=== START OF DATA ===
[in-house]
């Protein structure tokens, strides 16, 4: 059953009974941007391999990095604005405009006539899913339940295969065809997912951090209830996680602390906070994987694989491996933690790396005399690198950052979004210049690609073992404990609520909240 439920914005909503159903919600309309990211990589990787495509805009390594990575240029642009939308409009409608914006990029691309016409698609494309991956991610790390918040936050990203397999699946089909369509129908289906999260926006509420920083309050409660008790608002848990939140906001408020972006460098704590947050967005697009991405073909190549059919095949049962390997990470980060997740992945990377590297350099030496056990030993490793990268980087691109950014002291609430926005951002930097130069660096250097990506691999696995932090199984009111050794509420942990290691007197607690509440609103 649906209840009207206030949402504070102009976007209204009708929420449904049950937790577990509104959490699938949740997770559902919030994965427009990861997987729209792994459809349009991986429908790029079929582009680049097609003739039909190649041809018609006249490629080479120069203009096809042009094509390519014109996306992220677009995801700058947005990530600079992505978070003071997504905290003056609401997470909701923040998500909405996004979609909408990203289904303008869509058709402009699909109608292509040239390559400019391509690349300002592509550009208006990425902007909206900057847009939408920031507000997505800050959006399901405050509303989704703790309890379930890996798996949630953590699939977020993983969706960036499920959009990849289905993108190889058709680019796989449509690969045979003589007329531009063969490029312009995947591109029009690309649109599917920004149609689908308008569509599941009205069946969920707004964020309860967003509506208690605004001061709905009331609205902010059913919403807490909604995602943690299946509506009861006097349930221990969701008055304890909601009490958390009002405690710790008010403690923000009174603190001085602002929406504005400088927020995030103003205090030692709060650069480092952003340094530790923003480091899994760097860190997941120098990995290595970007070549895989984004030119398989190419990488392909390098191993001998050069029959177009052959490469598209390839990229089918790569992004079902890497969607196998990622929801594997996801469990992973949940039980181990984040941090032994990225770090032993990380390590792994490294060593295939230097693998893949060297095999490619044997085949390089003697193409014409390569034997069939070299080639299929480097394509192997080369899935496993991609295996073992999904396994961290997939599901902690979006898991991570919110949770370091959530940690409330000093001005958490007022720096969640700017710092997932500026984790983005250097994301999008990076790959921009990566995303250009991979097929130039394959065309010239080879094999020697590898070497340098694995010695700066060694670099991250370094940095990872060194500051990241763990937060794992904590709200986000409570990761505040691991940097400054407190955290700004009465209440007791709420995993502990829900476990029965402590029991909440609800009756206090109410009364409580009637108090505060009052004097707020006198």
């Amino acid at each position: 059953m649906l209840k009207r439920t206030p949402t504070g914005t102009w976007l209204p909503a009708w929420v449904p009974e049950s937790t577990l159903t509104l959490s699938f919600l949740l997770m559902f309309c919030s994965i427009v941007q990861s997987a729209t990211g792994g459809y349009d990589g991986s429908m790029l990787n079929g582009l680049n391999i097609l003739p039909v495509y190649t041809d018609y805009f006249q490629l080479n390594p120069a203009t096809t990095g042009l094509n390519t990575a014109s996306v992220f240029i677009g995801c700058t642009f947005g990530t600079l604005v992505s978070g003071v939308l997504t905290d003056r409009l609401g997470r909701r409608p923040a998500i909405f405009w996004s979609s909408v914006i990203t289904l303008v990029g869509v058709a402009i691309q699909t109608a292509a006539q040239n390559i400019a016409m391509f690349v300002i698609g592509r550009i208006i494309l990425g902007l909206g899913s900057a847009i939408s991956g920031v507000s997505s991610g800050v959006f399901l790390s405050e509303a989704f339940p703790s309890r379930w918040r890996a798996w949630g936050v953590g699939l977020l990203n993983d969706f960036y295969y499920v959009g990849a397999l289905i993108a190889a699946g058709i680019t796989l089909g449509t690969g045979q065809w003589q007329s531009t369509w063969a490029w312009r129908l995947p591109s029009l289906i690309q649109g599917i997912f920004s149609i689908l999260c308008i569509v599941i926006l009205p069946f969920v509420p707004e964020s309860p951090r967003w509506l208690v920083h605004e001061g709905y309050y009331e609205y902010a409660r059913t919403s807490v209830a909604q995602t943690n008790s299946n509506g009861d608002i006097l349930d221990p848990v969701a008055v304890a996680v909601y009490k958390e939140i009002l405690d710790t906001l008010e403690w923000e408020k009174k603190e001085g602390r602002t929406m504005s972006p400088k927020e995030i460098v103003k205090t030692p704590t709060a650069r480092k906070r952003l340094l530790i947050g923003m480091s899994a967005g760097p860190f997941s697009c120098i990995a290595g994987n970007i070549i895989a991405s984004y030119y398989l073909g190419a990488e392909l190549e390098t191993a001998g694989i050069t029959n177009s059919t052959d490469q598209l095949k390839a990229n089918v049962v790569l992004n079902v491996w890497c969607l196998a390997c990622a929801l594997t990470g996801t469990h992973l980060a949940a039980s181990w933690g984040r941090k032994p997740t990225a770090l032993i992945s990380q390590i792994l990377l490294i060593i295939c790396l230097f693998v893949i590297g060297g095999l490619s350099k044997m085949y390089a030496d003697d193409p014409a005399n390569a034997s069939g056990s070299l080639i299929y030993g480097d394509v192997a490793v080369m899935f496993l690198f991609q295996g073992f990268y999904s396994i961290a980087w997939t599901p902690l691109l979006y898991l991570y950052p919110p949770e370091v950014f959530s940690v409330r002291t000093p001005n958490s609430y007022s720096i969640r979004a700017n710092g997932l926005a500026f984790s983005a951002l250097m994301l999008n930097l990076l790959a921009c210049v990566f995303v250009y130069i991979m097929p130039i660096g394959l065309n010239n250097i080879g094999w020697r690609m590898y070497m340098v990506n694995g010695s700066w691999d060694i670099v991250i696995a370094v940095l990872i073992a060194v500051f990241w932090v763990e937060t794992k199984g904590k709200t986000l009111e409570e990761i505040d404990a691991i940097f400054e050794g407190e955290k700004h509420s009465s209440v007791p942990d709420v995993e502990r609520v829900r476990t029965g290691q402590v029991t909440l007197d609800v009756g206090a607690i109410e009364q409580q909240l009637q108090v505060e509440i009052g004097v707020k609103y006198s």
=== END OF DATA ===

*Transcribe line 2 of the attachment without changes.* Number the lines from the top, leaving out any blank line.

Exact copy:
């Protein structure tokens, strides 16, 4: 059953009974941007391999990095604005405009006539899913339940295969065809997912951090209830996680602390906070994987694989491996933690790396005399690198950052979004210049690609073992404990609520909240 439920914005909503159903919600309309990211990589990787495509805009390594990575240029642009939308409009409608914006990029691309016409698609494309991956991610790390918040936050990203397999699946089909369509129908289906999260926006509420920083309050409660008790608002848990939140906001408020972006460098704590947050967005697009991405073909190549059919095949049962390997990470980060997740992945990377590297350099030496056990030993490793990268980087691109950014002291609430926005951002930097130069660096250097990506691999696995932090199984009111050794509420942990290691007197607690509440609103 649906209840009207206030949402504070102009976007209204009708929420449904049950937790577990509104959490699938949740997770559902919030994965427009990861997987729209792994459809349009991986429908790029079929582009680049097609003739039909190649041809018609006249490629080479120069203009096809042009094509390519014109996306992220677009995801700058947005990530600079992505978070003071997504905290003056609401997470909701923040998500909405996004979609909408990203289904303008869509058709402009699909109608292509040239390559400019391509690349300002592509550009208006990425902007909206900057847009939408920031507000997505800050959006399901405050509303989704703790309890379930890996798996949630953590699939977020993983969706960036499920959009990849289905993108190889058709680019796989449509690969045979003589007329531009063969490029312009995947591109029009690309649109599917920004149609689908308008569509599941009205069946969920707004964020309860967003509506208690605004001061709905009331609205902010059913919403807490909604995602943690299946509506009861006097349930221990969701008055304890909601009490958390009002405690710790008010403690923000009174603190001085602002929406504005400088927020995030103003205090030692709060650069480092952003340094530790923003480091899994760097860190997941120098990995290595970007070549895989984004030119398989190419990488392909390098191993001998050069029959177009052959490469598209390839990229089918790569992004079902890497969607196998990622929801594997996801469990992973949940039980181990984040941090032994990225770090032993990380390590792994490294060593295939230097693998893949060297095999490619044997085949390089003697193409014409390569034997069939070299080639299929480097394509192997080369899935496993991609295996073992999904396994961290997939599901902690979006898991991570919110949770370091959530940690409330000093001005958490007022720096969640700017710092997932500026984790983005250097994301999008990076790959921009990566995303250009991979097929130039394959065309010239080879094999020697590898070497340098694995010695700066060694670099991250370094940095990872060194500051990241763990937060794992904590709200986000409570990761505040691991940097400054407190955290700004009465209440007791709420995993502990829900476990029965402590029991909440609800009756206090109410009364409580009637108090505060009052004097707020006198």